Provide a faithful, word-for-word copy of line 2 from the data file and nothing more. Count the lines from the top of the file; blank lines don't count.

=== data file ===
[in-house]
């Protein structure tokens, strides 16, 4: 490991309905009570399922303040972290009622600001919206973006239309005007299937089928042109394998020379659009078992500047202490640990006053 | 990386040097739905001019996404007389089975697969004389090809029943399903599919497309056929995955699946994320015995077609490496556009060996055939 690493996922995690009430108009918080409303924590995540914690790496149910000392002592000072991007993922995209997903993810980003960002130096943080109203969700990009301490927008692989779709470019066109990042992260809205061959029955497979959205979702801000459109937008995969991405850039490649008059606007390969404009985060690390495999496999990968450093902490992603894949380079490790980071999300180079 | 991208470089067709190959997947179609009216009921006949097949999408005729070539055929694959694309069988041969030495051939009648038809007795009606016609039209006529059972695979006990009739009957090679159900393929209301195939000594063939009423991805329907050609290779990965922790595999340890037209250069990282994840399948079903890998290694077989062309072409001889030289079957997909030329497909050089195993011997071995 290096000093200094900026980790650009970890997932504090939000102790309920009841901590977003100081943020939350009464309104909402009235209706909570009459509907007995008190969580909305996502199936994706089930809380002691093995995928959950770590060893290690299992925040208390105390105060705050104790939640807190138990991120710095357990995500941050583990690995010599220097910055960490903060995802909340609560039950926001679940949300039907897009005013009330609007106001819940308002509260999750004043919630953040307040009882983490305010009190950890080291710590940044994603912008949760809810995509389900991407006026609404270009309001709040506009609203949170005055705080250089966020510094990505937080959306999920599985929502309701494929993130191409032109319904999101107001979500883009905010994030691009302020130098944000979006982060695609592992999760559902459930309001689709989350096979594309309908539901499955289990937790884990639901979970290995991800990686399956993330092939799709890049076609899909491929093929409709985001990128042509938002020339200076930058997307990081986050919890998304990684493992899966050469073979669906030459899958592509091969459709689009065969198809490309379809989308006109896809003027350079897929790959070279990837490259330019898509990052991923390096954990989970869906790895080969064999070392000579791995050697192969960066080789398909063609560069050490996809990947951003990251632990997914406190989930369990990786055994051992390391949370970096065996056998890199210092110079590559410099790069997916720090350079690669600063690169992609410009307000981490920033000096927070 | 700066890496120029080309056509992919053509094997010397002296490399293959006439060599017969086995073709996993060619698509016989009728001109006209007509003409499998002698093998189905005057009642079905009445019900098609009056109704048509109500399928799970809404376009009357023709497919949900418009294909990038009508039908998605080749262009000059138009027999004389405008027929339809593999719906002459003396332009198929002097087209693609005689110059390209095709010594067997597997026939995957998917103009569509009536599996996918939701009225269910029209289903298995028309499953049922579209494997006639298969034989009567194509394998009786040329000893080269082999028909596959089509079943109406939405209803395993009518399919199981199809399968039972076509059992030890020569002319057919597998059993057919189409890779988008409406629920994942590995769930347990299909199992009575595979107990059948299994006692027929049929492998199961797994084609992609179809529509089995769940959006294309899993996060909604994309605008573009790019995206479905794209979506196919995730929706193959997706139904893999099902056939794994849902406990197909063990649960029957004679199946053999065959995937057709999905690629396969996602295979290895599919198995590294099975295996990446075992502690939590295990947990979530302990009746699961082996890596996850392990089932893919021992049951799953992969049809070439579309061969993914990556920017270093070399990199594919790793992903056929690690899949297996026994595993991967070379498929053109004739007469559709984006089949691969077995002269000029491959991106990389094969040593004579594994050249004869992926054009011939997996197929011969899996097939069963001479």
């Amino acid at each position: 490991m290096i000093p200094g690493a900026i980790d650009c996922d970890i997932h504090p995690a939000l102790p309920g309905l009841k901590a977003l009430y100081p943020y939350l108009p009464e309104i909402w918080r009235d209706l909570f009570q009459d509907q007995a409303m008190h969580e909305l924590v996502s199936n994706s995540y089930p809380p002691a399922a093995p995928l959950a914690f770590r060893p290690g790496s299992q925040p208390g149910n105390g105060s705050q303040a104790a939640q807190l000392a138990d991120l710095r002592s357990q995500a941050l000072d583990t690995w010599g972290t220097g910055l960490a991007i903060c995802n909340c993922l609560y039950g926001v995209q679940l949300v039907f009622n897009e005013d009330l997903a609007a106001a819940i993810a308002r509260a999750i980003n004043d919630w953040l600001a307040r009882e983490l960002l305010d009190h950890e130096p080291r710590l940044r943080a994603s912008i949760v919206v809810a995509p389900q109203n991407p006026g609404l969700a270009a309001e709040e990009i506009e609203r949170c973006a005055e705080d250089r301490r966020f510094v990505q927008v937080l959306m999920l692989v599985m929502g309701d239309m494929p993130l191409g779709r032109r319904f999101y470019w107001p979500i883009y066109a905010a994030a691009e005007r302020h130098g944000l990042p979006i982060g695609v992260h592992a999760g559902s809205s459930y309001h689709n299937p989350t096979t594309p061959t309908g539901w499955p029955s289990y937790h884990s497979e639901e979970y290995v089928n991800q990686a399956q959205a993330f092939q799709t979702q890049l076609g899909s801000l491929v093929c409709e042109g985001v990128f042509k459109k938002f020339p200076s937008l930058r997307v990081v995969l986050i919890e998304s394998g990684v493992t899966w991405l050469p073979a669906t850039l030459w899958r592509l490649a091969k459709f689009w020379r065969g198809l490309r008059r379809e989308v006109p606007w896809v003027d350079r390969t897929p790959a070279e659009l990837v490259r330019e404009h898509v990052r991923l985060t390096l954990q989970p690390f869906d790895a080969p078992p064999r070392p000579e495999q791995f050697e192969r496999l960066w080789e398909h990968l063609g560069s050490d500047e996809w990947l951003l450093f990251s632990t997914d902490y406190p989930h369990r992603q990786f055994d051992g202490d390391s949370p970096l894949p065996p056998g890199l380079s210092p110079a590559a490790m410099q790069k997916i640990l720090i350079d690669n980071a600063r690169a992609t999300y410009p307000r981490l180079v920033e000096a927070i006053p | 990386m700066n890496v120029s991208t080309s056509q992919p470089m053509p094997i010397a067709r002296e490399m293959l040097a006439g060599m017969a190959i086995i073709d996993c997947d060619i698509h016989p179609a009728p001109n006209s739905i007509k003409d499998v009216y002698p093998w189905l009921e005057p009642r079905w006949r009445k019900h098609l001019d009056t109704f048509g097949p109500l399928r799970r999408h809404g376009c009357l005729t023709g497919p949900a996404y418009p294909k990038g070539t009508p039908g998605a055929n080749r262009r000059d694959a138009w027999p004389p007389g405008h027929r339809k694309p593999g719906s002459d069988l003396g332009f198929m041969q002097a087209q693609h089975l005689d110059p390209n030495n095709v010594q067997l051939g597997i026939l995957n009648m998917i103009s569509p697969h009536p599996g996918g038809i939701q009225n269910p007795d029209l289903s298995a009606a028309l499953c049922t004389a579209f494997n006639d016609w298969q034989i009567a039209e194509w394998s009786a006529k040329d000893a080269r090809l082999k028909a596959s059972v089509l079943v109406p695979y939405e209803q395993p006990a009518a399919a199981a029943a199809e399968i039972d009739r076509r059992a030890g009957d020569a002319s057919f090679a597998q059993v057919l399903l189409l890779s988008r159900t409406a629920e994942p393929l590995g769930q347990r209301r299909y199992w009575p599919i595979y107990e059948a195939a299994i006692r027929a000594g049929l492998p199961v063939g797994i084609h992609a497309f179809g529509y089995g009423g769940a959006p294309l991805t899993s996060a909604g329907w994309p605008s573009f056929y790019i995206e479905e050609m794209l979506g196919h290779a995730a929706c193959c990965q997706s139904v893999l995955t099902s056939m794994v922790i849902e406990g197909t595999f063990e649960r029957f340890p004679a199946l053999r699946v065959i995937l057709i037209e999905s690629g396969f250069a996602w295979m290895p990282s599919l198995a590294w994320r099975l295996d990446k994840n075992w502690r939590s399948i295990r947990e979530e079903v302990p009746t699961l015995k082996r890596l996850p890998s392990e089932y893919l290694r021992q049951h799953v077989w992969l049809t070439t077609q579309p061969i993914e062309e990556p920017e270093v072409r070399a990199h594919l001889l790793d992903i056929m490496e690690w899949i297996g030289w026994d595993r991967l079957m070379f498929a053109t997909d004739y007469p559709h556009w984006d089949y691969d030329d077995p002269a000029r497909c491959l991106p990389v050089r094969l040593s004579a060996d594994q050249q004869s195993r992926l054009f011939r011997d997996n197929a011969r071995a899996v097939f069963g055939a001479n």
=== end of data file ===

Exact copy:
């Protein structure tokens, strides 16, 4: 490991309905009570399922303040972290009622600001919206973006239309005007299937089928042109394998020379659009078992500047202490640990006053 | 990386040097739905001019996404007389089975697969004389090809029943399903599919497309056929995955699946994320015995077609490496556009060996055939 690493996922995690009430108009918080409303924590995540914690790496149910000392002592000072991007993922995209997903993810980003960002130096943080109203969700990009301490927008692989779709470019066109990042992260809205061959029955497979959205979702801000459109937008995969991405850039490649008059606007390969404009985060690390495999496999990968450093902490992603894949380079490790980071999300180079 | 991208470089067709190959997947179609009216009921006949097949999408005729070539055929694959694309069988041969030495051939009648038809007795009606016609039209006529059972695979006990009739009957090679159900393929209301195939000594063939009423991805329907050609290779990965922790595999340890037209250069990282994840399948079903890998290694077989062309072409001889030289079957997909030329497909050089195993011997071995 290096000093200094900026980790650009970890997932504090939000102790309920009841901590977003100081943020939350009464309104909402009235209706909570009459509907007995008190969580909305996502199936994706089930809380002691093995995928959950770590060893290690299992925040208390105390105060705050104790939640807190138990991120710095357990995500941050583990690995010599220097910055960490903060995802909340609560039950926001679940949300039907897009005013009330609007106001819940308002509260999750004043919630953040307040009882983490305010009190950890080291710590940044994603912008949760809810995509389900991407006026609404270009309001709040506009609203949170005055705080250089966020510094990505937080959306999920599985929502309701494929993130191409032109319904999101107001979500883009905010994030691009302020130098944000979006982060695609592992999760559902459930309001689709989350096979594309309908539901499955289990937790884990639901979970290995991800990686399956993330092939799709890049076609899909491929093929409709985001990128042509938002020339200076930058997307990081986050919890998304990684493992899966050469073979669906030459899958592509091969459709689009065969198809490309379809989308006109896809003027350079897929790959070279990837490259330019898509990052991923390096954990989970869906790895080969064999070392000579791995050697192969960066080789398909063609560069050490996809990947951003990251632990997914406190989930369990990786055994051992390391949370970096065996056998890199210092110079590559410099790069997916720090350079690669600063690169992609410009307000981490920033000096927070 | 700066890496120029080309056509992919053509094997010397002296490399293959006439060599017969086995073709996993060619698509016989009728001109006209007509003409499998002698093998189905005057009642079905009445019900098609009056109704048509109500399928799970809404376009009357023709497919949900418009294909990038009508039908998605080749262009000059138009027999004389405008027929339809593999719906002459003396332009198929002097087209693609005689110059390209095709010594067997597997026939995957998917103009569509009536599996996918939701009225269910029209289903298995028309499953049922579209494997006639298969034989009567194509394998009786040329000893080269082999028909596959089509079943109406939405209803395993009518399919199981199809399968039972076509059992030890020569002319057919597998059993057919189409890779988008409406629920994942590995769930347990299909199992009575595979107990059948299994006692027929049929492998199961797994084609992609179809529509089995769940959006294309899993996060909604994309605008573009790019995206479905794209979506196919995730929706193959997706139904893999099902056939794994849902406990197909063990649960029957004679199946053999065959995937057709999905690629396969996602295979290895599919198995590294099975295996990446075992502690939590295990947990979530302990009746699961082996890596996850392990089932893919021992049951799953992969049809070439579309061969993914990556920017270093070399990199594919790793992903056929690690899949297996026994595993991967070379498929053109004739007469559709984006089949691969077995002269000029491959991106990389094969040593004579594994050249004869992926054009011939997996197929011969899996097939069963001479």